With decent retail worthy stock becoming increasingly hard to find at present, dealers will inevitably be looking to extend their criteria when it comes to selling older higher mileage versions of their product. Traditionally dealers will stick to a 3-4 year old maximum with maybe a mileage threshold of 45,000 and when taking in a part-exchange which falls outside these parameters the car would typically be traded out or sent to auction where it would be snapped up by an independent dealer to make his profit on. Frustratingly for sales managers and customers alike these cars should be sold from the dealership that supplied and maintained them. With most main dealers sticking to their original plan they are immediately excluding a large percentage of potential buyers who have aspirations to buy that particular brand of car and, most importantly would like to buy from a main dealer for the associated benefits. Although they will pay a premium for that they cannot afford (or don’t want to pay for) a 2-3 year old version but would love to buy a 5 year old example. Why, in these difficult trading conditions, are more main dealers not attempting to encourage a larger number of buyers into their brand and give themselves the opportunity to capture these customers and the chance to sell more cars?
The reason is simply because main dealer labour rates and warranty costs are often prohibitive and because most dealers are run on a strictly department by department basis each line manager is only concerned with the shape of his own bottom line.
This strange situation has existed for many years.
The new and used car sales departments may sell for example 80 cars per month making them far and away the best customer for the service manager but importantly a captive one too. The sales manager often pays the same rate as a retail customer and often the work he wants done is not even prioritised. There is no doubt that the service department makes a great living off the back of their sales colleagues and therefore in some cases if a sales team are very successful and sell lots of cars then by default so are the service department. The knock on effect of this is that they do not need to work too hard to book in more external work.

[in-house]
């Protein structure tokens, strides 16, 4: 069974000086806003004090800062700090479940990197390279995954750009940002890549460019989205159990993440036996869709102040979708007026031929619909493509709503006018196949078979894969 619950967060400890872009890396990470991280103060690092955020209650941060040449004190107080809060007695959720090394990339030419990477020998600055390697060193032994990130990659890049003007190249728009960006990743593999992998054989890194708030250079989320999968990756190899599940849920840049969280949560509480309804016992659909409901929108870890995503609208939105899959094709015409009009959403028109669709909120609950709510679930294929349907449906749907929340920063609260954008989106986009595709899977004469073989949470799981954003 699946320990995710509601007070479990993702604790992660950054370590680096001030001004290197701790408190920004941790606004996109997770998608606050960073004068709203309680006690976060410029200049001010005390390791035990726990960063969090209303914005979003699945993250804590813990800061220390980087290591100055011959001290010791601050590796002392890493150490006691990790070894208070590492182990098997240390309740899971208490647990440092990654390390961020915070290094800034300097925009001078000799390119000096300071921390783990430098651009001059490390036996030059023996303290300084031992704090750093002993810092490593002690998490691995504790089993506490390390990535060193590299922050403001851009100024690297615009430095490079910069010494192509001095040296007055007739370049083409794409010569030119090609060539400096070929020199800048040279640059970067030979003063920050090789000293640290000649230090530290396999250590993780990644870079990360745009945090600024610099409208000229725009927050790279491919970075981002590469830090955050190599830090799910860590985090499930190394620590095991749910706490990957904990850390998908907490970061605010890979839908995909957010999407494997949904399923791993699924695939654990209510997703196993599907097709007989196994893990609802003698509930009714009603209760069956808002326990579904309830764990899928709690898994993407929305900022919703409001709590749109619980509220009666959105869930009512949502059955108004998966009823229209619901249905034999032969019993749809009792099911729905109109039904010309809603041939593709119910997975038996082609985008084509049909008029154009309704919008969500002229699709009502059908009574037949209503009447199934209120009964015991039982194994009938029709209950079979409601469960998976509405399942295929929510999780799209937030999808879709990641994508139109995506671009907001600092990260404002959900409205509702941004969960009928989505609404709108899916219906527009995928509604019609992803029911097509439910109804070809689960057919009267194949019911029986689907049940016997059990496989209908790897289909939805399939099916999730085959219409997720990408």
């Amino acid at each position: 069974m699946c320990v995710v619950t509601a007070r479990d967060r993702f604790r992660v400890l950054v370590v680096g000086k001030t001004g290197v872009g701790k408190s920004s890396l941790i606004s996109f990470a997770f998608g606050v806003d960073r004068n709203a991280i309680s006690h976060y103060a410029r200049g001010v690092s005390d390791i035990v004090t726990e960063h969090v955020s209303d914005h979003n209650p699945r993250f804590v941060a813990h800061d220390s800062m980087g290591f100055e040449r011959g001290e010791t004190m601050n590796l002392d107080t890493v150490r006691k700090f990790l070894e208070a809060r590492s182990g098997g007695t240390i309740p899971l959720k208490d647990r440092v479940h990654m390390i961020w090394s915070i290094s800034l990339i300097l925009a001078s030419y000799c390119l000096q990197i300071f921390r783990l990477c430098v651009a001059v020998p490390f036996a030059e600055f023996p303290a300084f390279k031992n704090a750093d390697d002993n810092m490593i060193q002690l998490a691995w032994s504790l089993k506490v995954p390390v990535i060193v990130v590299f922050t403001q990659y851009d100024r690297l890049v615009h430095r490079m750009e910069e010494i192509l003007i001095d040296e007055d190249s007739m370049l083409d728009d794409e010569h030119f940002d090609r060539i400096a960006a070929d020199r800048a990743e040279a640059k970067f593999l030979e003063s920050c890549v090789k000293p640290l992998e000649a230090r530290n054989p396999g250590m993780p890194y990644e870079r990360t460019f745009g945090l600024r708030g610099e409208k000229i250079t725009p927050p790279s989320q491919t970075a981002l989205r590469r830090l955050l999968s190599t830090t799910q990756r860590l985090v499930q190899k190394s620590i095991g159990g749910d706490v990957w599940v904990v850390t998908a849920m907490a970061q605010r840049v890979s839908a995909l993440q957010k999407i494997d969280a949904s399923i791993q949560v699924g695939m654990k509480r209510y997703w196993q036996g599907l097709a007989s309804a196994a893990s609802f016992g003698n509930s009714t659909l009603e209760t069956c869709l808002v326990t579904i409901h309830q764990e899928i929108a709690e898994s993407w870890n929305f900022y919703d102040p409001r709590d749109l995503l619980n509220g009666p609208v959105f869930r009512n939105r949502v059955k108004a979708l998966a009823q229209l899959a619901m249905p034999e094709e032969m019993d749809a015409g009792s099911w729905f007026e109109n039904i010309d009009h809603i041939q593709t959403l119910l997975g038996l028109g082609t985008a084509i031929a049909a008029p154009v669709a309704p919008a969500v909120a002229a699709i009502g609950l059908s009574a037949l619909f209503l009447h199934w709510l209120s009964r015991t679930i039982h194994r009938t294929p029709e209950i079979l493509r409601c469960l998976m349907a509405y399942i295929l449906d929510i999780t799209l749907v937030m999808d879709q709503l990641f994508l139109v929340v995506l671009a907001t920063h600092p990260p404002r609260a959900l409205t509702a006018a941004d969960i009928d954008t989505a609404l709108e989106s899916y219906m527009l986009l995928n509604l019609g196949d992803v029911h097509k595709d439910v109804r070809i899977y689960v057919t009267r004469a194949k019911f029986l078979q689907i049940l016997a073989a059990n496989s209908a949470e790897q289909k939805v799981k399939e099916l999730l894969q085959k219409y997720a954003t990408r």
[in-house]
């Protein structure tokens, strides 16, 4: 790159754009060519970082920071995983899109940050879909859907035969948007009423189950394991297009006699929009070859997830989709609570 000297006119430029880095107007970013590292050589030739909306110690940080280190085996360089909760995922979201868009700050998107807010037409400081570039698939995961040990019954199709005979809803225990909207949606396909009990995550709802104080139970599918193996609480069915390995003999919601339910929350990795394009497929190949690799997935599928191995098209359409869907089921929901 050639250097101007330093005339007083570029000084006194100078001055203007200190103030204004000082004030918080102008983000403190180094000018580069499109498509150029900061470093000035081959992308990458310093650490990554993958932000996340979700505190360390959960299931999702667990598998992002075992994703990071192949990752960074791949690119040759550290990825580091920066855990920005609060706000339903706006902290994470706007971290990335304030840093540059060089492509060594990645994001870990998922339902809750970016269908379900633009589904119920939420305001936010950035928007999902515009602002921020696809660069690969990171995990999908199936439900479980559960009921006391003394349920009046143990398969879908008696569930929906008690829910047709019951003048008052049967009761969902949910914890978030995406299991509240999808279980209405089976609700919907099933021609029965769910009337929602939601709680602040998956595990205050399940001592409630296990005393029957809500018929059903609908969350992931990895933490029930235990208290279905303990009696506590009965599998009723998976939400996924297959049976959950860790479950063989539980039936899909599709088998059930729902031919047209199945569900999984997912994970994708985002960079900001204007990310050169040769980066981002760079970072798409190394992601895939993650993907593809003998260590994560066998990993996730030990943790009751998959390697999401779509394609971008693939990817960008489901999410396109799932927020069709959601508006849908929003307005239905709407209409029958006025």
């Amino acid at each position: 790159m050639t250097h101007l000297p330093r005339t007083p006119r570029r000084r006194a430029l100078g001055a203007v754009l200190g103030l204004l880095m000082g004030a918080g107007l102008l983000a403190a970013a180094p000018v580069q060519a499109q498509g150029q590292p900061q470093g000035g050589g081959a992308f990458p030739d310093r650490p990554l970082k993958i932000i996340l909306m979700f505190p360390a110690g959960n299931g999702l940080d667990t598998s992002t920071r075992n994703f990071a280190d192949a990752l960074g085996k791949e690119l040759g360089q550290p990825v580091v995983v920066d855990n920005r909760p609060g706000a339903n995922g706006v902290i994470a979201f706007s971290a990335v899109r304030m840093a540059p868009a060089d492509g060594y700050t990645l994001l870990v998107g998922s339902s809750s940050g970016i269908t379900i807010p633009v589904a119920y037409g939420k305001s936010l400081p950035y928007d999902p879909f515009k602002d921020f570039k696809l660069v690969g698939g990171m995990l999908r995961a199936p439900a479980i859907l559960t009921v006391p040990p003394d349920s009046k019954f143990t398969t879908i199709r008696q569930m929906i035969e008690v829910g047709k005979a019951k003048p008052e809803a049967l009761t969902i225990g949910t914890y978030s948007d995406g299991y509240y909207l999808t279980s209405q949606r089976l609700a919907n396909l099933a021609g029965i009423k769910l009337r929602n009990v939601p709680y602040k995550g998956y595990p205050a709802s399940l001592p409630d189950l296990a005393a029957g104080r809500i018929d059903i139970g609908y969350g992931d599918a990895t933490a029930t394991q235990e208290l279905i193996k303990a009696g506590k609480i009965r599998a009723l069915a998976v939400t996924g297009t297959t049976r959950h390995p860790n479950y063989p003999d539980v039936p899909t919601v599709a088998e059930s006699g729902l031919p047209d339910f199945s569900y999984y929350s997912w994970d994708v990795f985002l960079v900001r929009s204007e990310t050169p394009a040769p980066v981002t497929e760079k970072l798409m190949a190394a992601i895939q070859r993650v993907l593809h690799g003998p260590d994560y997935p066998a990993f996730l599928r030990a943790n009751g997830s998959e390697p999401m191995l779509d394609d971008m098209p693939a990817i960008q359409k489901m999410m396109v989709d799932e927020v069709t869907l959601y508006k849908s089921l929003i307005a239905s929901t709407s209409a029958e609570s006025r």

When – as at present – stock is becoming rarer sales managers should look to perhaps retail that fully maintained 60,000 mile 5 year old model to fill their sales display and hopefully attract buyers with smaller budgets. The problem arises that when he sends that car to the workshop to be forecourt prepared, because of the age and mileage the estimate can often be so high that the car is then not worth the investment. For this reason the retail price would not be achievable so you might assume in situations like this that the service and sales mangers would get together and work out a compromise so that they could both make some money, gain a customer and keep the company turnover ticking, But no, often the car is traded for what it was bought in at and snapped up by a dealer that may own the whole business and therefore decide what he will have spent on the car before retailing it and having the profit which should have gone to the main dealer.
I have often heard conversations between the two protagonists which go along the lines of this;
Sales Manager: ”The estimate the technician has given me is £2,000, if that is the case we cannot do the work, put our warranty on it and sell it for a profit, so why don’t we have a deal on the work whereby you do it for £1,000 I can sell it, make £700 and we both get a profit or I can trade it and get 100% of nothing!”
Service Manager: ”The best we can do is make it £1,700 all in’’
Sales Manager: “Ok we will have to trade it then’’ – or words to that effect – meaning everybody loses except the man who buys it to sell on again. This goes on everyday at dealers up and down the country and seems incredible that companies allow the situation to continue, but when forecourts are short of cars and customers would love to buy cheaper versions it is utter madness for the egos of 2 people to stand in the way of making profits for the company and taking on a fresh customer.
Unfortunately until businesses look at paying all staff their bonuses on what the whole business makes and not just on their own departments the situation will surely continue and buyers will carry on buying from their friendly local independent dealer who will only be too happy to take their money!
Subscribe to Motor Trade Insider by Email